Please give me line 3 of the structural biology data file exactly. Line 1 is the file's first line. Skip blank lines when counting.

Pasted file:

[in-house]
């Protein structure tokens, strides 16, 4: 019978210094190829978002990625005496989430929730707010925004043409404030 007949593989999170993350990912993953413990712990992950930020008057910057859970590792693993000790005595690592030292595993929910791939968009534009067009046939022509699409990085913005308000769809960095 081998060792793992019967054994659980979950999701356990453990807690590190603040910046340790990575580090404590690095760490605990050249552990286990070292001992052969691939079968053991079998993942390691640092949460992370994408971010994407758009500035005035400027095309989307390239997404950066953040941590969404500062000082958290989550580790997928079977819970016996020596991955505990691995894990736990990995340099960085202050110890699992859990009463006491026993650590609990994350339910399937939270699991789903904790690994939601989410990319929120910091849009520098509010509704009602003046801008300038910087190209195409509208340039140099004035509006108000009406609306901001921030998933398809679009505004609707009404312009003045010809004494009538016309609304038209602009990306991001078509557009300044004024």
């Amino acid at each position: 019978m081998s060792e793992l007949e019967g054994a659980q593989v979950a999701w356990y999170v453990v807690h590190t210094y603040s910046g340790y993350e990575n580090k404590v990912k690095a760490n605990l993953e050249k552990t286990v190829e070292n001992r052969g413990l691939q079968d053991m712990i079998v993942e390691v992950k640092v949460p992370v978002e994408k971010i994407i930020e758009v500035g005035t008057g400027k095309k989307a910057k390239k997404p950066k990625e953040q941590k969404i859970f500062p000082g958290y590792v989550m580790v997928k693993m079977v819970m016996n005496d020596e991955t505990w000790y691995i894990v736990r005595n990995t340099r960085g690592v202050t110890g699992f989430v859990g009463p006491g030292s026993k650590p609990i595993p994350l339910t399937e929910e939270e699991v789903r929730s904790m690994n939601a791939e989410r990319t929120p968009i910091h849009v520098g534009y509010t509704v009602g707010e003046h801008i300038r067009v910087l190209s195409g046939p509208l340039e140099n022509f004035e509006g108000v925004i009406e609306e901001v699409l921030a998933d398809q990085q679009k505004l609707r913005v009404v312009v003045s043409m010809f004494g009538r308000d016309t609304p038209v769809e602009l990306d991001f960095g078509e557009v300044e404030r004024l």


């Amino acid at each position: 019978m081998s060792e793992l007949e019967g054994a659980q593989v979950a999701w356990y999170v453990v807690h590190t210094y603040s910046g340790y993350e990575n580090k404590v990912k690095a760490n605990l993953e050249k552990t286990v190829e070292n001992r052969g413990l691939q079968d053991m712990i079998v993942e390691v992950k640092v949460p992370v978002e994408k971010i994407i930020e758009v500035g005035t008057g400027k095309k989307a910057k390239k997404p950066k990625e953040q941590k969404i859970f500062p000082g958290y590792v989550m580790v997928k693993m079977v819970m016996n005496d020596e991955t505990w000790y691995i894990v736990r005595n990995t340099r960085g690592v202050t110890g699992f989430v859990g009463p006491g030292s026993k650590p609990i595993p994350l339910t399937e929910e939270e699991v789903r929730s904790m690994n939601a791939e989410r990319t929120p968009i910091h849009v520098g534009y509010t509704v009602g707010e003046h801008i300038r067009v910087l190209s195409g046939p509208l340039e140099n022509f004035e509006g108000v925004i009406e609306e901001v699409l921030a998933d398809q990085q679009k505004l609707r913005v009404v312009v003045s043409m010809f004494g009538r308000d016309t609304p038209v769809e602009l990306d991001f960095g078509e557009v300044e404030r004024l």